But before BepiColombo can test such phenomena, it must negotiate two major obstacles. “19659002” The heat is very hard, 450C on one side, but do not forget the other side is -180C, says Dr Suzanne Imber from Leicester University, a co-researcher at MIXS – one of Mercury Planetary Orbiters 11 instruments – and also worked with Messenger. “[Our spacecraft] goes apart for a couple of tens of minutes … our instruments must work around room temperature.”

The Japanese Orbiter spins 15 times a minute to avoid roasting, like a kebab on a grill, while the European Orbiter will be packed in a special multi-layer blanket and have a radiator for protection.

Getting to mercury is also a main scratch.

“Mercury is a small body close to the sun, so you can fly straight to mercury and get there in a few months, but you can not stop because the sun’s gravity sucks you in,” says Imber.

The answer is to arrive slowly through an elegant series of yards, with spacecraft swiveling by Earth, Venus and Merkurius before entering a orbiting around the nearest planet to the sun since 2025, since splitting and starting operations in early 2026. [19659002] “We go once through the earth, twice Venus and six times Mercury,” said Zender. “We are so close to the individual planets that we can use their gravity to change our direction to the next step.”

The artist’s impression of BepiColombo spacecraft shortly after the launch. Photography: ESA / ATG media lab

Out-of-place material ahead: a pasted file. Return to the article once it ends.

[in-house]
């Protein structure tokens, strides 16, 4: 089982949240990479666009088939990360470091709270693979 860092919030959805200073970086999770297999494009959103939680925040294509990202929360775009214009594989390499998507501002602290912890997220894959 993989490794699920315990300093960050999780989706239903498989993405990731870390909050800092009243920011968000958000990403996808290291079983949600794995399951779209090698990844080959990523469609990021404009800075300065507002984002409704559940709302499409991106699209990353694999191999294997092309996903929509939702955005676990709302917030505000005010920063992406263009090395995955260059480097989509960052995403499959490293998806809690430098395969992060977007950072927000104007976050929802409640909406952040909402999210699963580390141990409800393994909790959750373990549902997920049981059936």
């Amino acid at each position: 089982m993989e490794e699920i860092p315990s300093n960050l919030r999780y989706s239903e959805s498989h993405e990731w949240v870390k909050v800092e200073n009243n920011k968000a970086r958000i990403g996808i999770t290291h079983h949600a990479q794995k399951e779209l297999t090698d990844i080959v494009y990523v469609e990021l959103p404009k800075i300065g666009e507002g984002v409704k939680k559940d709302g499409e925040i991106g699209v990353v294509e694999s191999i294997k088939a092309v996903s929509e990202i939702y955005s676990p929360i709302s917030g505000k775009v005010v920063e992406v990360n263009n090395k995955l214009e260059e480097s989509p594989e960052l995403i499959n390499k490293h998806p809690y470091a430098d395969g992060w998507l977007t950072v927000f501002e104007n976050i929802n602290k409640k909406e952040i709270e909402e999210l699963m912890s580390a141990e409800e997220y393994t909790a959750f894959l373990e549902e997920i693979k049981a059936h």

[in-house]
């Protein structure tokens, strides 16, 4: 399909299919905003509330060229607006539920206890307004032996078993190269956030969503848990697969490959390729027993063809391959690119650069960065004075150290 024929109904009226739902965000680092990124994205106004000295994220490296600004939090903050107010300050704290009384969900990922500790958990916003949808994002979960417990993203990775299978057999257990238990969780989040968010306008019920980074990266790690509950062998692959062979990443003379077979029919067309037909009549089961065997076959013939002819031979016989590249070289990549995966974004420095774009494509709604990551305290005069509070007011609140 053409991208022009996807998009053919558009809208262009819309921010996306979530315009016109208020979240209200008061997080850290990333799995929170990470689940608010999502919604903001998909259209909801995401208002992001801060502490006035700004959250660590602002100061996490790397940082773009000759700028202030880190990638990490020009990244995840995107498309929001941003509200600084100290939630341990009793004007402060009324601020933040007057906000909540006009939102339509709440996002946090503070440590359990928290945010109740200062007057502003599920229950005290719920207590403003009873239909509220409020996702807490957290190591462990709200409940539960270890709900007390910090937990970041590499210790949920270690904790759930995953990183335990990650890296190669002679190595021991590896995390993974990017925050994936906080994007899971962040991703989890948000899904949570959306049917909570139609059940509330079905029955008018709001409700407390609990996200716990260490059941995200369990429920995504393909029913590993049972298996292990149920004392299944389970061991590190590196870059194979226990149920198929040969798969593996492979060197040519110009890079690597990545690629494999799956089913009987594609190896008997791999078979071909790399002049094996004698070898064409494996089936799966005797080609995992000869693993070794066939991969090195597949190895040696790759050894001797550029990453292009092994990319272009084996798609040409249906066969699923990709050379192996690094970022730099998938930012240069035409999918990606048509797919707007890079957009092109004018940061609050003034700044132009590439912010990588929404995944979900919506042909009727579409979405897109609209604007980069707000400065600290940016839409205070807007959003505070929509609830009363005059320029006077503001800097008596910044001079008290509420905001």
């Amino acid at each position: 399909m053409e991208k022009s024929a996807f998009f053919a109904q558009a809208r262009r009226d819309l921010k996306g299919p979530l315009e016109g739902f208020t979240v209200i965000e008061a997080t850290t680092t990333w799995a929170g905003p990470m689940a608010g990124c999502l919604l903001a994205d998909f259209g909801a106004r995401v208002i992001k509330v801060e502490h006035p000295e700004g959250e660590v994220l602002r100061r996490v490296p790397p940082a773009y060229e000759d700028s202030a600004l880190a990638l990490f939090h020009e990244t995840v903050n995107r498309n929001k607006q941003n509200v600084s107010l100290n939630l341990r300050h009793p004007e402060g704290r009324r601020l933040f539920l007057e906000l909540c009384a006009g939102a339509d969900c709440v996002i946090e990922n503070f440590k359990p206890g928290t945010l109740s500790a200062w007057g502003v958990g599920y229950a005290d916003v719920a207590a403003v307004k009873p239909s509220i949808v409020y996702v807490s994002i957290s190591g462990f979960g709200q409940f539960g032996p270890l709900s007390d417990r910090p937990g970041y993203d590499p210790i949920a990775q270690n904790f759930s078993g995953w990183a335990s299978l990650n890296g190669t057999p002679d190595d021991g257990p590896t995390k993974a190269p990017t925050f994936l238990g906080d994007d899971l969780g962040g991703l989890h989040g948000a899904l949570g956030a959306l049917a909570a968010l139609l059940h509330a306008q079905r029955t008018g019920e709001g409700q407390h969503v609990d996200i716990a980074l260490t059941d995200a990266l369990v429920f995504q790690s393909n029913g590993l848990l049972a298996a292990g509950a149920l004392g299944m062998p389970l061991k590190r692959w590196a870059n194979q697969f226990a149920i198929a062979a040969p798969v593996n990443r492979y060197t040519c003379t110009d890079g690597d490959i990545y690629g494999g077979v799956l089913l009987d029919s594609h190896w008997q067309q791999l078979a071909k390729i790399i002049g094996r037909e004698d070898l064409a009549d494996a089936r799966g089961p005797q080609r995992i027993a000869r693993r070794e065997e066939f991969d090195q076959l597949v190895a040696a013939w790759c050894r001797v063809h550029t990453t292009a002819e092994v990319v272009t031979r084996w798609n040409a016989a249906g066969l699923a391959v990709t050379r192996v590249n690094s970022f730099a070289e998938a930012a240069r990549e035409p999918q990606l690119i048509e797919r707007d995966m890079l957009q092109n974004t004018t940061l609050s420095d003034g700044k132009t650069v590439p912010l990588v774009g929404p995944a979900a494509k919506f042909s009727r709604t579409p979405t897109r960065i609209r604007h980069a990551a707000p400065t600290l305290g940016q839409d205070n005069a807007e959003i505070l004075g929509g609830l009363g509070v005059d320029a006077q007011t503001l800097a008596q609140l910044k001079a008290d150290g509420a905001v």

The team also plans to investigate the features of Venus including its internal structure, its chemical composition and its interaction with solar radiation.

Once in circulation around Mercury, the instruments will put on work. An X-ray scoop, MIXS, will help throw the light on the planet’s makeup.

“We will know in really amazing detail what the Mercury surface is made of,” Imber said, adding that the team can probe deeper down as well. “When you form a crater, what you find is that layers of material from below the surface are lifted by impact and land on the surface,” she said.

Prof Nicolas Thomas, co-project leader of the Bela instrument aboard Mercury Planetary Orbiter, said he wants to investigate the planet’s curious surface functions.

“A planet will shrink when it cools and Mercury has cooled a lot – We think the planet has cooled in such a way that its radius has been reduced by 8km over its history,” he said. “There are huge large rocks that we suspect have been created by this process where this shrinkage has occurred but some pieces have shrunk and other pieces have not shrunk quite a bit.”

It’s a phenomenon that Bela helps with sin.

“What we do is that we take a serious, very scary powerful laser and we burn it up to about 1000 km from the planet and then we wait for 6-10 milliseconds and we look at the reflected pulse,” Thomas said. By looking at the time it takes for the light to return, the team can calculate the contours on the surface below, essentially mapping of mercury.

While the BepiColombo mission is expected to last for two years when the orbits are in position Mercury, the team says it can go on for longer. Once upon a time, the orbits will crash into the planet’s surface.

Currently the team is focused on launch. “You’ve spent 15 years of your life in one of these experiments,” says Thomas. “And it’s sitting on top of a controlled explosion. So yes, it’s nervous.”